So Dustin Hoffman plays an artist who didn’t make it. Not someone who gave up the dream, but pursued it and didn’t reach the brass ring. Most people give up, like so many on the borderline, he taught. And he thought he was better than everybody else when deep inside he knew it was all a cover-up, a way to make himself look good in the few moments people were paying attention.

Adam Sandler is a man-child, never growing up, wearing his shorts every day. Oops, I do that, it’s one of the perks of living in Los Angeles, of being in the entertainment business, I have contempt for those in expensive suits, am I no different from Adam Sandler? I hope not.

And Adam has never worked, he just lives in the shadow of his dad, who doesn’t even realize the dynamic.

As for his sister Jean, she escaped, but not really. We see this in many families, someone moves away and has limited contact, they’re busy saving themselves, but Jean cannot help but do the right thing, she’s a good person. Those who’ve been abused are the most compassionate, they know what it’s like to be on the losing end emotionally.

And Ben Stiller looks like he’s together yet he’s not, he too is traumatized by his father. We know so many people like this, if you scratch the surface you’ll learn money doesn’t salve the wounds, they’re as untogether as you are.

You’re either crippled, or making up for it or both.

That’s what “The Meyerowitz Stories” is about.

Although it hearkens to the past, it’s positively new in its distribution, it opened theatrically and on Netflix simultaneously. This is the future, we’ve realized it in the music business, film is still learning. The enemy isn’t piracy, but obscurity.

I am a fan of Noah Baumbach, who’s an auteur, more like Woody Allen than Brett Ratner. Even Spielberg, his movies look good, but they lack heart, authenticity, which isn’t about getting the images right, but the emotions. Ever since “The Squid and the Whale” I’ve paid attention. Loved “Frances Ha” and “While We’re Young” and this is not to implore you to watch any of these films, I’m not saying you’ve got the same taste as I do, but once upon a time, prior to “Jaws,” this is what cinema was. You couldn’t make that much money, the focus was on art, on story, on truth. Film drove the culture.

Film doesn’t drive the culture anymore.

Certainly not music.

Nor even tech.

When you eliminate the humanity you’re left with a husk of what was. What we’re looking for in our art is not titillation so much as truth, truth lasts.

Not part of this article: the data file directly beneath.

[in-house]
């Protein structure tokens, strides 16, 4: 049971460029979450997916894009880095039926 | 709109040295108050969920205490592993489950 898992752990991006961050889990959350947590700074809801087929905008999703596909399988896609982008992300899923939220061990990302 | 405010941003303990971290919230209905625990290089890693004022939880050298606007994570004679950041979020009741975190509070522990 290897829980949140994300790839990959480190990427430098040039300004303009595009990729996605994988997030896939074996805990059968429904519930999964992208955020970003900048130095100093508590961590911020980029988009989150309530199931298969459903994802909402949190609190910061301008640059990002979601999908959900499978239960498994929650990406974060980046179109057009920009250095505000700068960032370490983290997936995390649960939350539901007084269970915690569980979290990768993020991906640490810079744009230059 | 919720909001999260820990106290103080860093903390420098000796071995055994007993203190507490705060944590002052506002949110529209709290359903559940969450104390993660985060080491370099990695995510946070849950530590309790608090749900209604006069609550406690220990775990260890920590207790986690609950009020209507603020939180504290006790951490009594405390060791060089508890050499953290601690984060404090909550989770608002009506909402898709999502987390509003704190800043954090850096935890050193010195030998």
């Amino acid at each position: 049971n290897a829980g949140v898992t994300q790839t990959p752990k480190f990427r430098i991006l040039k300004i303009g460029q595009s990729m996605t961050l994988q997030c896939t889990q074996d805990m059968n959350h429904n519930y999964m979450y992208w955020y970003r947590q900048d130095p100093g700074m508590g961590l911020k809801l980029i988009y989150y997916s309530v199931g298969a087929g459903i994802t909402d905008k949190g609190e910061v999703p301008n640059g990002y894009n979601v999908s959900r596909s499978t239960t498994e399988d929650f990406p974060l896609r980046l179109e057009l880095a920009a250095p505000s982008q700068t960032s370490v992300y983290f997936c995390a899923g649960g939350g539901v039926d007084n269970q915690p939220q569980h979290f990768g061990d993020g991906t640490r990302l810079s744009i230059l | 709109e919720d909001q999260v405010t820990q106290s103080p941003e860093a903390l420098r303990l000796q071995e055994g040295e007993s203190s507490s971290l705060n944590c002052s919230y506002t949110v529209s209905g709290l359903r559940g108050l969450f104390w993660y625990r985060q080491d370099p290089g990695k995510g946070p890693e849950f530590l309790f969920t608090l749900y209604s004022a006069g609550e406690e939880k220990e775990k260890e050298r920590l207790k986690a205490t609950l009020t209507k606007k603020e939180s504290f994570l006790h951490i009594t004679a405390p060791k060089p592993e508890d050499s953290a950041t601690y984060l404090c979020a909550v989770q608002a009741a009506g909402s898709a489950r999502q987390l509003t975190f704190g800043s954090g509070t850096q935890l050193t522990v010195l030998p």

So “The Meyerowitz Stories” is sticking with me.

In the old days I would have gone on a Sunday afternoon.

But now it’s there, ready for a click.

And what the other people making these movies don’t realize is by doing it the old way they’re working against themselves. “Lady Bird,” ironically directed by Baumbach’s girlfriend, mumblecore superstar and now mainstream presence Greta Gerwig, is one of the best reviewed pictures of the year, but damned if I’ll go to the theatre to see it, it’s hard align time and mood, and when it finally gets to television there’ll be something new to see. And now the oldsters will crap on me but that’s not the point. I embrace the now and the future, can’t the past merge with them?

Streaming is fantastic. Having the history of music at your fingertips for ten bucks?

Same deal with Netflix.

But the oldsters decry them.

Something is lost in the march forward, air conditioning eliminated vent windows. But the present is better.

And the present means in some cases our heart’s desire is available at our fingertips.

We’re never going back, some people have to be dragged into the future.

And now I’m mixing my points. But that’s what happens in a free exchange world, people excoriate you constantly. I hate the anti-technology voices, you fix the future, you don’t go back to the past.

But life never really changes. We’re all human, with our own stories, more losses than victories, more conundrums than solutions.

And “The Meyerowitz Stories” evidenced this which is why I liked it.

“A Generation in Japan Faces a Lonely Death”